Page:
SCHALK v. DEPARTMENT OF ADMINISTRATION PUBLIC EMPLOYEES RETIREMENT SYSTEM

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Court of Appeal, Second District, Division 1, California.

S. David SCHALK, Appellant, v. DEPARTMENT OF ADMINISTRATION, PUBLIC EMPLOYEES' RETIREMENT SYSTEM, Respondent.

Civ. 43260.

Decided: October 23, 1974

Michael D. Stump, Sacramento, for appellant. Evelle J. Younger, Atty. Gen., Elizabeth Palmer, Asst. Atty. Gen., Edward M. Belasco and Blanche C. Bersch, Deputy Attys. Gen., for respondent.

The matter at bench reaches us on a judgment of dismissal of appellant's amended petition for writ of mandate entered after respondent's demurrer to the petition was sustained without leave to amend. It raises the issue of the applicability of the ‘law enforcement member’ disability retirement provisions of Government Code section 20017.77 to a teacher employed by the California Youth Authority permanently disabled while aiding a fellow teacher under attack during a riot at a Youth Authority institution. We conclude that on the facts alleged in the amended petition, appellant qualifies for retirement pursuant to section 20017.77. Accordingly, we reverse the judgment.

Because the case at bench reaches us on demurrer, we treat the allegation of facts contained in the amended petition as true. So viewed, the record establishes the following. Appellant was employed as a full-time teacher by the State of California Department of Youth Authority. In addition to his primary function as a teacher, appellant, as part of his duties, was ‘expected to assist security staff as directed in times of institutional emergency or escape.’ His ‘security duties' were ’. . . aimed towards keeping of wards in the institution and preventing injury to other wards or to staff.' His superiors recognized that he might ‘be exposed to danger in performing (the security) functions.’ The Youth Authority was ‘committed to providing necessary and appropriate training for all staff who (might) be expected to assist in emergencies . . ..’ The extra duties of appellant were those also performed by ‘security officers' of the Youth Authority.

On September 17, 1970, appellant was injured when he came to the aid of a fellow teacher under attack in the course of a riot at the institution where appellant was employed. On August 9, 1971, the injuries were found to be permanent and appellant was forced to retire. He sought retirement disability benefits pursuant to Government Code sections 20017.77 and 21292.75, claiming that he was a member of the class of state employees covered by those sections. His application for benefits having been denied by the Public Employees Retirement System (PERS) and PERS having denied him an administrative hearing on the ground that the statutory scheme conclusively required rejection of his claim, appellant filed his petition in mandamus which began the case at bench. A demurrer to his amended petition was sustained without leave to amend, and this appeal from the resulting judgment followed.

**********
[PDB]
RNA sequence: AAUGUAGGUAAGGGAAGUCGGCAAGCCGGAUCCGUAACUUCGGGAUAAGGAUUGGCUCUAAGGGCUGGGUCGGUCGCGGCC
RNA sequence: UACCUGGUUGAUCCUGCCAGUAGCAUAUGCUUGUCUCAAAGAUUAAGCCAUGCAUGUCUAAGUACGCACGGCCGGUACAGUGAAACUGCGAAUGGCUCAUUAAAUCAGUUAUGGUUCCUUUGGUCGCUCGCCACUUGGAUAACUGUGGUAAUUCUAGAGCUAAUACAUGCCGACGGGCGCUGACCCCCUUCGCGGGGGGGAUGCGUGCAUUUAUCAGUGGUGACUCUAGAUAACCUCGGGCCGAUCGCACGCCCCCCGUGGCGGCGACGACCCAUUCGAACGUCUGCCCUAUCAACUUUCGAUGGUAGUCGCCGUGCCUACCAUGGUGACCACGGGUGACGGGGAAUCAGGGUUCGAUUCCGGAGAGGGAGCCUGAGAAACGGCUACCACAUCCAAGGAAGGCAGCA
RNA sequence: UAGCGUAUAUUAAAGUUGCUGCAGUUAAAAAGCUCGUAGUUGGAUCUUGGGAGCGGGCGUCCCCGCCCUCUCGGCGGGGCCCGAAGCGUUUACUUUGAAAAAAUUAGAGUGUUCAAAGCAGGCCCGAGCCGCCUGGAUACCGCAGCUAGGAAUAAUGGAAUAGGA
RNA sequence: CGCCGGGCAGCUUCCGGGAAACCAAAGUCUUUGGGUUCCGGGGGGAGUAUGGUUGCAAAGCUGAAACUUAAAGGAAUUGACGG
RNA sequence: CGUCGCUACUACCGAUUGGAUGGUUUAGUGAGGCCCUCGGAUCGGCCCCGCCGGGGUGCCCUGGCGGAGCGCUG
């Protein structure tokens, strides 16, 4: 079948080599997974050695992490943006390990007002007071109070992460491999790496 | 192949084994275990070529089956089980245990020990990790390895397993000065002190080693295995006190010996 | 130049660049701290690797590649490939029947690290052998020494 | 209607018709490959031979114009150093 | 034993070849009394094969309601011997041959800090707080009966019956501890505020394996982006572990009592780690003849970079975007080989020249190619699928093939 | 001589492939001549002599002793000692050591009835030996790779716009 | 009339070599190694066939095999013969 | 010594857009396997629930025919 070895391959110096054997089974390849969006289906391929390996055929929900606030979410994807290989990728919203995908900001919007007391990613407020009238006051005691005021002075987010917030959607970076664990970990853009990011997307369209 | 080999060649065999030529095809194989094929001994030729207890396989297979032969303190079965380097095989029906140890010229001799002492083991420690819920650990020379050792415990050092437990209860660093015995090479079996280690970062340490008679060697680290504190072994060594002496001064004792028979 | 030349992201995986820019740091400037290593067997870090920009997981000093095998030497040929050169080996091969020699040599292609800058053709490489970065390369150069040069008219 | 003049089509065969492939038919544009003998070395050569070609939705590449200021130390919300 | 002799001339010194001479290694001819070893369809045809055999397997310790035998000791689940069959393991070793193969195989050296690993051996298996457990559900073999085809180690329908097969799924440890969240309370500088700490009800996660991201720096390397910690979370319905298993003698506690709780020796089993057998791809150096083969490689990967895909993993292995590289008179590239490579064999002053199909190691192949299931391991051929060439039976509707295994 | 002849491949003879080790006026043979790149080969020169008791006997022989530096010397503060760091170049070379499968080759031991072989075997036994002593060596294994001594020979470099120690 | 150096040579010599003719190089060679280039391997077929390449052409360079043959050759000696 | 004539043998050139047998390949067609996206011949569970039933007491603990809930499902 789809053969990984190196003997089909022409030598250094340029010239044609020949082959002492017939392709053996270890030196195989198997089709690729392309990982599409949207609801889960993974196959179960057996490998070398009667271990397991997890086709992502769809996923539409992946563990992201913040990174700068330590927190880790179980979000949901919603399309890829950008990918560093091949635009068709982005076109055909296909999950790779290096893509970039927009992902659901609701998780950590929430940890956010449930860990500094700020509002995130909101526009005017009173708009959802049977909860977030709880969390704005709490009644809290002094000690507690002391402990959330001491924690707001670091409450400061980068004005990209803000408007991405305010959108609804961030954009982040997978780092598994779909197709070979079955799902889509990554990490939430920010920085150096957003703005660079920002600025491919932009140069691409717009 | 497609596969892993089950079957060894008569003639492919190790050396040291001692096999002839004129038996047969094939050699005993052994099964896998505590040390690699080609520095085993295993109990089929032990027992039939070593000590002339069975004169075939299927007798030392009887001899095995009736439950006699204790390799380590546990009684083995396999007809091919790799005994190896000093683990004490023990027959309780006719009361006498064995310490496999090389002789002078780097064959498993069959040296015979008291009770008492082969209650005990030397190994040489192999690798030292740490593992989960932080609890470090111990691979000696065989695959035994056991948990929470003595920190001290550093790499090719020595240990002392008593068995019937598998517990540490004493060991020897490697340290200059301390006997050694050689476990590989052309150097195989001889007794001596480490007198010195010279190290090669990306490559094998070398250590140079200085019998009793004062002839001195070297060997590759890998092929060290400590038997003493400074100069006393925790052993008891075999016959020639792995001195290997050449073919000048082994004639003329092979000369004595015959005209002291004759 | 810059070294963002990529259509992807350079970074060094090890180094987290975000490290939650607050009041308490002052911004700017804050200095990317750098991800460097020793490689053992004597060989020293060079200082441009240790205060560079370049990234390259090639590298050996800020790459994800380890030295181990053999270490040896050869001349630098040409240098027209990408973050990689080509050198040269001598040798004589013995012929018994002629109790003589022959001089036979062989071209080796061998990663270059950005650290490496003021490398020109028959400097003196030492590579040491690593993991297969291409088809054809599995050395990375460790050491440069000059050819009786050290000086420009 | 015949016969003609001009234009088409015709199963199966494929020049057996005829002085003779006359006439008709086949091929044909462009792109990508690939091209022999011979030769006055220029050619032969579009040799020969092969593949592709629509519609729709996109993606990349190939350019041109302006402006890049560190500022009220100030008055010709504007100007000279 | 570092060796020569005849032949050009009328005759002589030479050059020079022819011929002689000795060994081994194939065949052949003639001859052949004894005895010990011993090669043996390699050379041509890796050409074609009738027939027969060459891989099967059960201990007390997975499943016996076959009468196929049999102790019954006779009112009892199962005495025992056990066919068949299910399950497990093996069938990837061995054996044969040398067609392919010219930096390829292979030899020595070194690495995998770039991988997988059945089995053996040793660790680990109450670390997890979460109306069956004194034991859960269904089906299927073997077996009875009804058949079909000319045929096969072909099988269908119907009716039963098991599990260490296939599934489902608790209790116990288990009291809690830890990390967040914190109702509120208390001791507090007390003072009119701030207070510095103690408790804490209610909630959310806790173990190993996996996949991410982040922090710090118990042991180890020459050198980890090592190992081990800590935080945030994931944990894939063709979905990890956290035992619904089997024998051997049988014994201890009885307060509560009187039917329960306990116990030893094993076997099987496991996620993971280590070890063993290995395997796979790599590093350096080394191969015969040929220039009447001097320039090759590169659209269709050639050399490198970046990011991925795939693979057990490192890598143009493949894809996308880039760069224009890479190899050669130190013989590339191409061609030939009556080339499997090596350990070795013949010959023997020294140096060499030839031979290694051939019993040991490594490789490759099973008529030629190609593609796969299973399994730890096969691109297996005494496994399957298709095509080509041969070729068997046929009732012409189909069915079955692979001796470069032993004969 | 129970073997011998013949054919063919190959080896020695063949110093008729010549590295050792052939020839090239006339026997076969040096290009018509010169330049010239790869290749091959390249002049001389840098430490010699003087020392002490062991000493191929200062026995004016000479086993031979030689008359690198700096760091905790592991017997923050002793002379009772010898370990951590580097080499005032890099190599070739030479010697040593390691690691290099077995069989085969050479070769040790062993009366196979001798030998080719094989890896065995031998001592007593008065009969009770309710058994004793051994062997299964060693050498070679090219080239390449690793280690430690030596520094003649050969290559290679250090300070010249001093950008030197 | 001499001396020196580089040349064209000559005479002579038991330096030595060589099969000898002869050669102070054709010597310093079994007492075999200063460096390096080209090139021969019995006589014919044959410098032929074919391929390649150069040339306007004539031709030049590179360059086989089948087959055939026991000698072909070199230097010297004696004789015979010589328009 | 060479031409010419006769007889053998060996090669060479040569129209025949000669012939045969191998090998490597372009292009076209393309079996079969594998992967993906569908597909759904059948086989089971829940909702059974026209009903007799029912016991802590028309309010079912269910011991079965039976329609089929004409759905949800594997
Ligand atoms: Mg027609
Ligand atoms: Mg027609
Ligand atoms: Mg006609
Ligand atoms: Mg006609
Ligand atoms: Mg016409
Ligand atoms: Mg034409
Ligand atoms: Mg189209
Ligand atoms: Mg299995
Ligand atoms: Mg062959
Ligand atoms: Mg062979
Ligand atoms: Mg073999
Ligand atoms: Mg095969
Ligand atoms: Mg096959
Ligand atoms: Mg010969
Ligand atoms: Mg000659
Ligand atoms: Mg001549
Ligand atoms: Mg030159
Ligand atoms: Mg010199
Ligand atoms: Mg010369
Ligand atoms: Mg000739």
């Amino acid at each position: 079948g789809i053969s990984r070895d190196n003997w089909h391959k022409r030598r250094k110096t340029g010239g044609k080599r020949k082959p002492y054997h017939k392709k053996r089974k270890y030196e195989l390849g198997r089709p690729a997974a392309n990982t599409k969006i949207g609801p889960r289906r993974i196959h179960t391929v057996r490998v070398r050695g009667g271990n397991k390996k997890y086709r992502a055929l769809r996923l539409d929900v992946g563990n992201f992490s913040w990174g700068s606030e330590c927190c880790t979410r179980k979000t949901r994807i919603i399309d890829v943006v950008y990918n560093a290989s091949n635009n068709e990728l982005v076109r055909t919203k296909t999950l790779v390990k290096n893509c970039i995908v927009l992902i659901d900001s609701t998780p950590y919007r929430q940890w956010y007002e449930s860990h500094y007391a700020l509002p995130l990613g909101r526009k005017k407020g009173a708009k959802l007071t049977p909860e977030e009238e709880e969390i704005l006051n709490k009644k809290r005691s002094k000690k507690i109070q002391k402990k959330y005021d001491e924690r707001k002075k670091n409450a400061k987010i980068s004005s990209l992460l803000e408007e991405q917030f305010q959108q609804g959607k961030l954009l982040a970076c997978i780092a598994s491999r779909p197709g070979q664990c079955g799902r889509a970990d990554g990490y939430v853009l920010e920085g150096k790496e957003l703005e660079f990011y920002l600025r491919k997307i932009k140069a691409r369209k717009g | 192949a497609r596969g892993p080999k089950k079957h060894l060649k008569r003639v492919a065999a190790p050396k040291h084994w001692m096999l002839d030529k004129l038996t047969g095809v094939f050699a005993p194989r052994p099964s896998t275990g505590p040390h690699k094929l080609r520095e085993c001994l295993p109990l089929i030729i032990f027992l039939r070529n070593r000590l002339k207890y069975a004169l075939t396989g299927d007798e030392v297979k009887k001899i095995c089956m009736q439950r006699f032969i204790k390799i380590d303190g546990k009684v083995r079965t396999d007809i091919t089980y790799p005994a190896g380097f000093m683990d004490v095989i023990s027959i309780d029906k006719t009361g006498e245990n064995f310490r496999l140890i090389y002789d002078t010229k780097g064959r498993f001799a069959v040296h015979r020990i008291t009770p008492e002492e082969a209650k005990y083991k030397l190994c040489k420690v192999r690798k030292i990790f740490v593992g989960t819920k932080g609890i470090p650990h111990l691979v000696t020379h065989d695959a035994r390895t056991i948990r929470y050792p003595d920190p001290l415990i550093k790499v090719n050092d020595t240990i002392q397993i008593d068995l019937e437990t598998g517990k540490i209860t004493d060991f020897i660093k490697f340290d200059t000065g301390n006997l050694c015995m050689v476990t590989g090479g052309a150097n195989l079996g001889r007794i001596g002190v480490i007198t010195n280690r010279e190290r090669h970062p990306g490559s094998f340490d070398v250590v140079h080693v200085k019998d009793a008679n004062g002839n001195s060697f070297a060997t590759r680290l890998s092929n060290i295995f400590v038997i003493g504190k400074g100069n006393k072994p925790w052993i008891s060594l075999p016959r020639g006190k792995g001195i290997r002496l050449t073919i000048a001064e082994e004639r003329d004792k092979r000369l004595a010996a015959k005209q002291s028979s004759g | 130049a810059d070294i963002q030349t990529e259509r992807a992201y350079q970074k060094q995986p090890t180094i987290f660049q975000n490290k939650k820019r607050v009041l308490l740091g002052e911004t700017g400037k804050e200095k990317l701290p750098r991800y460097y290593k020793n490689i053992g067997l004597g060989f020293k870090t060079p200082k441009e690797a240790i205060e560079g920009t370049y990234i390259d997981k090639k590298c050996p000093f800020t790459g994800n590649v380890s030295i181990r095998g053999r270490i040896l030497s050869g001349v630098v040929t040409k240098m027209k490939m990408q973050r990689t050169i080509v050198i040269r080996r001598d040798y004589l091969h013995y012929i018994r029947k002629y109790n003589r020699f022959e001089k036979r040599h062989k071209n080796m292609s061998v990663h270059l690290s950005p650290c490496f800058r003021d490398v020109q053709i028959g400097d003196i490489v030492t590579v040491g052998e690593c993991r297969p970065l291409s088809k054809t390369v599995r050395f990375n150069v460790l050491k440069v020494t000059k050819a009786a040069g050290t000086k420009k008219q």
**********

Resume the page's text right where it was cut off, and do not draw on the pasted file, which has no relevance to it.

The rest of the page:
The petition states a legally sufficient cause of action. Government Code section 21292.75, in effect at the time of appellant's injury and application for disability retirement,1 provided a special disability retirement allowance for ‘law enforcement members' of the state employees retirement system. ‘Law enforcement members' of the system included: persons employed in the Department of Justice ‘whose principal duties consist of active law enforcement’ (Gov.Code, ss 20017.75, 21292.75); members of the California State Police Division ‘whose principal duties consist of active law enforcement’ (Gov.Code, s 20017.75); ‘. . . persons while employed by the San Francisco Port Authority . . . whose principal duties consisted of active law enforcement . . .’ (Gov.Code, 20017.76); lifeguards ‘. . . whose principal duties consist of active protection, rescue, and rendition of aid . . .’ (Gov.Code, s 20017.8); and ‘officers and Employees in . . . the Department of the Youth Authority employed to perform the duties now performed in positions with the following class titles: Director, Department of the Youth Authority; Chief, Division of Parole and Community Services; Deputy Chief, Division of Parole and Community Services; program administrator, correctional school; assistant superintendent, correctional school; all classes of superintendent, correctional school; Youth Authority camp superintendent; assistant superintendent, Youth Authority camp; Chief, Division of Institutions; treatment team supervisor; all classes of transportation officers, Youth Authority; Security officer; all classes of group supervisors; all classes of parole agent, Youth Authority; all classes of youth counselor; . . .’ (Gov.Code, s 20017.77; emphasis added.)2